USFS announces Alysa Liu's coaching change to Barkell & Nichol in Toronto and Massimo Scali in Oakland, CA

lurkz2

Active Member
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76
We'll have to wait and see how Barkell does with Miyahara and Zhou, but Dalman hasn't benefited all that much yet. Who knows? I don't think he's going to help Satoko's UR problem and probably not Vincent's, but maybe. She's a lot younger so maybe he can improve her UR issues. Or not. But, since he's in Canada and she's not, it's a moot point right now. Very few skaters can do what Nathan and Raf managed.

Wasn't he Daleman's coach when she won bronze at the World Championships? IMHO Daleman actually has great jumps when she's well trained.
 

Skibean

Active Member
Messages
94
I hear what you are saying, but at the same time, it's the "not our place" perspective that has led to some very bad things happening to skaters in the USFS and elsewhere.

Note that I am not suggesting this sort of thing is happening here. But IMO it's not unreasonable to be concerned whether decisions are being made around a skater with their best interests in mind.

I was thinking more along the lines of not judging her making a coaching change. We have no idea what the circumstances were, so it’s not really a fans decision on whether or not a skater remains with a coach. We are spectators- we aren’t the ones directly involved.
It’s very common for skaters to switch coaches. Let’s not turn this into a soap opera. I hope people don’t turn on Alysa as they’ve turned on a few other young girls for making a coaching change.
 

Sonata

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Messages
674
I knew I was forgetting someone. :D But that's from the 90s. So it's still pretty rare. At least in the US.
Also Brian Orser, who started with Doug Leigh at the age of 8. Doug Leigh was in his early twenties and starting his coaching career.
I had not realized how rare it was to stay with one coach until now. But generally I don’t believe skaters in the 80s and 90s changed coaches much. They would sometimes switch to another coach very late in their career, but the skaters were usually in their early twenties, when people tend to explore life outside their hometown anyways. Kurt Browning and Josee Chouinard moving to Louis Stong in the last two years of their careers comes to mind. (Btw Josee Chouinard’s first coach is now an accountant.)
 

Sylvia

Wishing I could go back to the Lake Placid JGP
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Wasn't he Daleman's coach when she won bronze at the World Championships?
Yes. Both Barkell (her primary coach) and Orser were with Daleman in Helsinki.

ETA: Andrei Berezintsev and Inga Zusev coached Daleman to her first Olympics in 2014 and the Canadian national title in 2015 before she switched.
 
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aftershocks

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It has been a long time since the US has had a skater with the potential of Alysa.

Hmmm, you mean teenybopper tech potential in the current quad-crazy Russian teenybopper phenom environment? :unsure:

I disagree with your broad statement. Alysa has talent that is surely worth nurturing and investing in, but so have a lot of other U.S. ladies possessed high level competitive talent over the years, despite the unusual Worlds and Olympics podium drought for U.S. ladies (broken a bit by Ashley Wagner's silver at 2016 Worlds in the United States).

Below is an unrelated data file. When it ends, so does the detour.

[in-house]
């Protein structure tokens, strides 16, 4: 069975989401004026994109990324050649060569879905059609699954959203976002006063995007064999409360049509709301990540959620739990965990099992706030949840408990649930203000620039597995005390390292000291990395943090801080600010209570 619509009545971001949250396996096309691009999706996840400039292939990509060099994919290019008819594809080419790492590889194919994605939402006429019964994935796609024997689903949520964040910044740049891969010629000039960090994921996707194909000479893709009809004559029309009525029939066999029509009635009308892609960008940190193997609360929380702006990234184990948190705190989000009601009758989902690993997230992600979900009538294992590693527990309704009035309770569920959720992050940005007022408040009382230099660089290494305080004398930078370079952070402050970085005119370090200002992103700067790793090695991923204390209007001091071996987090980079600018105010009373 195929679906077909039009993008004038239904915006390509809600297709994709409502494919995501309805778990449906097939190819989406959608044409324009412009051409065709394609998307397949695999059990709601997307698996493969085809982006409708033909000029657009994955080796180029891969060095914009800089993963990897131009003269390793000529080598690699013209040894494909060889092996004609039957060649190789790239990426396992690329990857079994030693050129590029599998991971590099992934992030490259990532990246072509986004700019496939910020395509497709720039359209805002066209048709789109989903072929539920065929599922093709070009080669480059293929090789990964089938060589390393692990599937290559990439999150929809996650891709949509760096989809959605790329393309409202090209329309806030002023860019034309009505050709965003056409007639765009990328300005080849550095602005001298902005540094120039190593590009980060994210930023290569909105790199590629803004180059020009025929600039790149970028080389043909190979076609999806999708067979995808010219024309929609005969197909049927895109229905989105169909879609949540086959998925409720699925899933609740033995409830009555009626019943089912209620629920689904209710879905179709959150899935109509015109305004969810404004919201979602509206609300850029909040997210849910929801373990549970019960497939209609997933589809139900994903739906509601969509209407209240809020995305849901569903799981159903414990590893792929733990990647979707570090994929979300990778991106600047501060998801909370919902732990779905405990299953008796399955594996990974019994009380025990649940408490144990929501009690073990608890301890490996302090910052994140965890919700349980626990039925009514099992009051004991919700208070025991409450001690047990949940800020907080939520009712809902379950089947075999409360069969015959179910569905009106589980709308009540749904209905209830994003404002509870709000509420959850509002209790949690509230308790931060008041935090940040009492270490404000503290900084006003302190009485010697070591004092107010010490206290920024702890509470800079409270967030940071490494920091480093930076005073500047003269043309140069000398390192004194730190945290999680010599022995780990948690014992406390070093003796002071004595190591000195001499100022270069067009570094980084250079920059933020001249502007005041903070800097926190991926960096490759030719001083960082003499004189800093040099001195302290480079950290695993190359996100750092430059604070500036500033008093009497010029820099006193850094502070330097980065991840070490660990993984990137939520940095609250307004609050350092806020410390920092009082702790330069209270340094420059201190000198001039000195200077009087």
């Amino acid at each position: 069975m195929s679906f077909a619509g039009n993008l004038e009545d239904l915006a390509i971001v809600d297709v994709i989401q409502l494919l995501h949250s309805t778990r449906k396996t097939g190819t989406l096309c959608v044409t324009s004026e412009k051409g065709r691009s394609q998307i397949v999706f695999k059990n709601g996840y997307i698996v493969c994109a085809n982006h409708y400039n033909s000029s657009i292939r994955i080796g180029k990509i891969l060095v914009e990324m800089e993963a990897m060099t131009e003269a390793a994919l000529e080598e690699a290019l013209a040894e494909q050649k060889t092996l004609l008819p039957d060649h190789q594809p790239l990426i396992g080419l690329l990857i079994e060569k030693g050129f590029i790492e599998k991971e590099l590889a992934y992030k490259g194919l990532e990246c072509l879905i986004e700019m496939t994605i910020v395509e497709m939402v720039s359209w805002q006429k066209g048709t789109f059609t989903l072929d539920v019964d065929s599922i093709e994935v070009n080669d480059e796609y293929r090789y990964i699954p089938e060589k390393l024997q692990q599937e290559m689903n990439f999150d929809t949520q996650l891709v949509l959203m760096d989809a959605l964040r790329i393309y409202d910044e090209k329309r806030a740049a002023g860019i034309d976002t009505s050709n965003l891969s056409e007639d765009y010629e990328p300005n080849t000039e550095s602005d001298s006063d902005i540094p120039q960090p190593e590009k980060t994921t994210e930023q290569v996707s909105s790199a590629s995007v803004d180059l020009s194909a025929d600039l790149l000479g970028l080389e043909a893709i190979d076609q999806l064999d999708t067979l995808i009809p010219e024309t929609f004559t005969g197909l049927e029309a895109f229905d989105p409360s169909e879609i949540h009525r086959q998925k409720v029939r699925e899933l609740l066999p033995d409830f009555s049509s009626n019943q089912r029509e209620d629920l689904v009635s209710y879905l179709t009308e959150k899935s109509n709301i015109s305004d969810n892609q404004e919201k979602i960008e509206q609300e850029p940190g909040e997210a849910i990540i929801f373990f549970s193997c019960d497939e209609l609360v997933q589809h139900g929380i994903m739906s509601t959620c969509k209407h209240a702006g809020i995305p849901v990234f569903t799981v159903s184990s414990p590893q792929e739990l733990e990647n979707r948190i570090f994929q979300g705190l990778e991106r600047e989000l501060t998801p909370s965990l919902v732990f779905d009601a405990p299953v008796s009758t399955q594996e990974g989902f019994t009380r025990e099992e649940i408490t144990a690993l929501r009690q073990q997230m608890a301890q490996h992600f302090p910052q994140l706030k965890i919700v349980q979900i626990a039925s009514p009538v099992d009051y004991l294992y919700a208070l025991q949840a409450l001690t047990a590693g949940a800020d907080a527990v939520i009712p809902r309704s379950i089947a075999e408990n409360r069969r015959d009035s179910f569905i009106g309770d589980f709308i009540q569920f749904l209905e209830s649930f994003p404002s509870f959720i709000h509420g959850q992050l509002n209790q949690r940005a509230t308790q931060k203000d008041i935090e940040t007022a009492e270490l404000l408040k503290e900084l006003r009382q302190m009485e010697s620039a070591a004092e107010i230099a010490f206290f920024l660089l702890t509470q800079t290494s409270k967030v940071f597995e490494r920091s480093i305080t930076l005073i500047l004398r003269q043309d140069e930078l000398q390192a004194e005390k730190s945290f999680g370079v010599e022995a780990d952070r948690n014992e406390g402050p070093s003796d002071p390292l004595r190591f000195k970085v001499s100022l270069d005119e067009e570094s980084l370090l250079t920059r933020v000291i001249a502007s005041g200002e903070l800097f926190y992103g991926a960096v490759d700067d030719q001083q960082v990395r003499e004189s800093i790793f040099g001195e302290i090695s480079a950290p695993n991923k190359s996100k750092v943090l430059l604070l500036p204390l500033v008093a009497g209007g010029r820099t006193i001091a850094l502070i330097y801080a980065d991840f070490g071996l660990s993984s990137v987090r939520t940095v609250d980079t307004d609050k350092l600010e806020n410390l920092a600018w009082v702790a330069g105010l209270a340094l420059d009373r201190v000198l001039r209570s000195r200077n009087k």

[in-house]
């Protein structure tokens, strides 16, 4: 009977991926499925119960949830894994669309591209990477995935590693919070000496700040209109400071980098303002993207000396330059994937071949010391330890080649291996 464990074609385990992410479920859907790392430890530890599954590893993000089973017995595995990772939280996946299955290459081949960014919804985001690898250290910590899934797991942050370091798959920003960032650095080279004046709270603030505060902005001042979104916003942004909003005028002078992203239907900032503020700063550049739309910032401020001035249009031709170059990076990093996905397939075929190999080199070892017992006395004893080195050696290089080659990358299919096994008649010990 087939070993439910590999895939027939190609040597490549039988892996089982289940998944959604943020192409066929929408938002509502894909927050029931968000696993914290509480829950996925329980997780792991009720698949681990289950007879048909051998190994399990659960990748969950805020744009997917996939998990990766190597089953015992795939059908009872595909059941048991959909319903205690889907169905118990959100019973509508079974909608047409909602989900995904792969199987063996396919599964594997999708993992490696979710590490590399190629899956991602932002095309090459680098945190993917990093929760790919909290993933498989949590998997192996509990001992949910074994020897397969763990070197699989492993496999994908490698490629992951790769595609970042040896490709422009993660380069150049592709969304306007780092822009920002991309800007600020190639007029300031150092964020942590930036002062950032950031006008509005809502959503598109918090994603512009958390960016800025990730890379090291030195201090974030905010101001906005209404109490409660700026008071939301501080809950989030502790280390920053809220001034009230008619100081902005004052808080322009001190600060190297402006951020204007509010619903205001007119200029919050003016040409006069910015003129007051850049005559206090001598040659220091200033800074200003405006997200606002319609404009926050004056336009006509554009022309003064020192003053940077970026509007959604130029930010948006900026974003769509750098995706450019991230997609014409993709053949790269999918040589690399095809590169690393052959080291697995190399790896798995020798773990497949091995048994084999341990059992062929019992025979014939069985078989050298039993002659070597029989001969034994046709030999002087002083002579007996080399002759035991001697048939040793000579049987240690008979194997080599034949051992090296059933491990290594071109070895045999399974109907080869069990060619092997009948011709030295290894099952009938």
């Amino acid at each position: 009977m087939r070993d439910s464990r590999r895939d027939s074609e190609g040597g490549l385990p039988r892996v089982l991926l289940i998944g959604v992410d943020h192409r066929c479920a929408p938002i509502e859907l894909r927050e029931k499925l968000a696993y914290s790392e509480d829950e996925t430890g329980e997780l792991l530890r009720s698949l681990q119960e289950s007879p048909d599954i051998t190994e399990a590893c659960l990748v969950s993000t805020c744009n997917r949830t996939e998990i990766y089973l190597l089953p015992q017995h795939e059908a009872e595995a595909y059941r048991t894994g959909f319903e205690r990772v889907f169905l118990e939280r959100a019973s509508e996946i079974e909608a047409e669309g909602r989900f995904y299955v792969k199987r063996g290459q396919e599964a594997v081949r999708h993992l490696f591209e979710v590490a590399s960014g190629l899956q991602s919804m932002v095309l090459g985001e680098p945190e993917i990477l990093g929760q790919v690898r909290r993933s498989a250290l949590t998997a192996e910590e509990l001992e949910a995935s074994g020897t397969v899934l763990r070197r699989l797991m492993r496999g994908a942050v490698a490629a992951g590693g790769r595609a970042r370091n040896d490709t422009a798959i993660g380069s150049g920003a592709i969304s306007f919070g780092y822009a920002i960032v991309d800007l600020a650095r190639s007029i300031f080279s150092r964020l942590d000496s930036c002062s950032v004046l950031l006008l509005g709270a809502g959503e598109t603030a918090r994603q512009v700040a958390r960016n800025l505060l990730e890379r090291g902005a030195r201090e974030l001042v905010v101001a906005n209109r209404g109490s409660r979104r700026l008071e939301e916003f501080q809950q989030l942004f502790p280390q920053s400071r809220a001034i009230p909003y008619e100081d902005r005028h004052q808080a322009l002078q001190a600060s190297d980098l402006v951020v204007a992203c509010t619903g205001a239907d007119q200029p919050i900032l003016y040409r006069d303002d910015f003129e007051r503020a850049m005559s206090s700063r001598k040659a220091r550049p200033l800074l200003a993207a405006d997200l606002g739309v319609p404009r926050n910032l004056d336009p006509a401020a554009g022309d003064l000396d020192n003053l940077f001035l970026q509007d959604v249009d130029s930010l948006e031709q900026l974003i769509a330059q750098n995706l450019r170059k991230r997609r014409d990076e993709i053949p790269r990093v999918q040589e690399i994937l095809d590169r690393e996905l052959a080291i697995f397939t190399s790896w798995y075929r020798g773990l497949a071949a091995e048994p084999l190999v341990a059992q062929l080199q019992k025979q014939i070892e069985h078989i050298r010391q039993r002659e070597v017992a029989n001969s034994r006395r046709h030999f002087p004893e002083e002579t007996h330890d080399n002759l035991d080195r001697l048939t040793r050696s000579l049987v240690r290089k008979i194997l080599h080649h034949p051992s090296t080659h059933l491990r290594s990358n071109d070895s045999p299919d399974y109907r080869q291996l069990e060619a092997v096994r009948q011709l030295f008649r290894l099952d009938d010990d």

Since the Sasha/ Michelle era, the talent among U.S. ladies has been nothing to sneeze at. Mirai Nagasu is the first U.S. lady to complete a triple axel at the Olympics. Mirai possessed superb all-around talent despite experiencing challenging personal obstacles and institutional opposition which she overcame to achieve significant personal victories. Ashley Wagner was a gritty overachiever who kept U.S. ladies in the hunt, and she ultimately is the one who broke the World podium drought when it was supposed to have been Gracie Gold. No one should ever discount Gracie's enormous talent and huge potential. Simply because what was anticipated and expected of her did not fully materialize, should not be a cause for head-shaking gloom and dismissing what she was able to accomplish. In fact, Gracie's story should be a cautionary tale for U.S. figure skating and her talent should never be dismissed as a footnote in the annals of U.S. ladies figure skating.

The talent and potential that has abounded among U.S. ladies continues: Polina Edmunds, Karen Chen, Bradie Tennell, Mariah Bell, et al. By now figure skating fans should realize that talent and potential aren't enough in any case. It's about luck, timing, and politics, amidst a multitude of unpredictable factors. The bottom line is that talent in the rest of the world has increased and deepened. As well, luck, timing and politics too often has not been in U.S. ladies' favor over the past 24 years.

Alysa Liu coming onto the scene has been beneficial for all U.S. ladies in the sense that the more talent and potential that exists helps push everyone to improve and to up their game.
 

Lemonade20

Former Kurtholic
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565
Also Brian Orser, who started with Doug Leigh at the age of 8. Doug Leigh was in his early twenties and starting his coaching career.
I had not realized how rare it was to stay with one coach until now. But generally I don’t believe skaters in the 80s and 90s changed coaches much. They would sometimes switch to another coach very late in their career, but the skaters were usually in their early twenties, when people tend to explore life outside their hometown anyways. Kurt Browning and Josee Chouinard moving to Louis Stong in the last two years of their careers comes to mind. (Btw Josee Chouinard’s first coach is now an accountant.)